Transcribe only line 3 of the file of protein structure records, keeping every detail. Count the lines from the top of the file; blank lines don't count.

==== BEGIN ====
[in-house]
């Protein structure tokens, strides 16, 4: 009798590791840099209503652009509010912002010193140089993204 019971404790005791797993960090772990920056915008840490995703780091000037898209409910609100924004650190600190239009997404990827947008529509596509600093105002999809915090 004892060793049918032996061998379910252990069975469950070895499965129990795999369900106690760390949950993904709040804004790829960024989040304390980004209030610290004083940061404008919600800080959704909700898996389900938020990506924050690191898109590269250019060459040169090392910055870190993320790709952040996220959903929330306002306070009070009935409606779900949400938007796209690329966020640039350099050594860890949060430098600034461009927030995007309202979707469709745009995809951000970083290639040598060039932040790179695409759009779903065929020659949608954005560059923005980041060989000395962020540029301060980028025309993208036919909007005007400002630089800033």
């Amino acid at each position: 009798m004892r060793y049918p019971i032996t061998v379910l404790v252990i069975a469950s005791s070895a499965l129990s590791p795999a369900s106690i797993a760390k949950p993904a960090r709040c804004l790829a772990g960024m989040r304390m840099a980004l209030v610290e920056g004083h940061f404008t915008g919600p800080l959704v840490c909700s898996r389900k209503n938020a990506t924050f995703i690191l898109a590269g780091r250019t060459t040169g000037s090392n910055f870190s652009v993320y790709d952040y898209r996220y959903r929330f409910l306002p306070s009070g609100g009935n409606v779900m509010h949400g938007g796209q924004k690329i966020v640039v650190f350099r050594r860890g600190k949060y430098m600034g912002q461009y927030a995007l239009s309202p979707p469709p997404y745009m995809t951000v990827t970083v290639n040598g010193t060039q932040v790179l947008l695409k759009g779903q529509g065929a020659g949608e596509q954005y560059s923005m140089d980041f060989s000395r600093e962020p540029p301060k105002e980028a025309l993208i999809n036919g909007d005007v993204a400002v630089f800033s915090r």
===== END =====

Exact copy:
């Amino acid at each position: 009798m004892r060793y049918p019971i032996t061998v379910l404790v252990i069975a469950s005791s070895a499965l129990s590791p795999a369900s106690i797993a760390k949950p993904a960090r709040c804004l790829a772990g960024m989040r304390m840099a980004l209030v610290e920056g004083h940061f404008t915008g919600p800080l959704v840490c909700s898996r389900k209503n938020a990506t924050f995703i690191l898109a590269g780091r250019t060459t040169g000037s090392n910055f870190s652009v993320y790709d952040y898209r996220y959903r929330f409910l306002p306070s009070g609100g009935n409606v779900m509010h949400g938007g796209q924004k690329i966020v640039v650190f350099r050594r860890g600190k949060y430098m600034g912002q461009y927030a995007l239009s309202p979707p469709p997404y745009m995809t951000v990827t970083v290639n040598g010193t060039q932040v790179l947008l695409k759009g779903q529509g065929a020659g949608e596509q954005y560059s923005m140089d980041f060989s000395r600093e962020p540029p301060k105002e980028a025309l993208i999809n036919g909007d005007v993204a400002v630089f800033s915090r």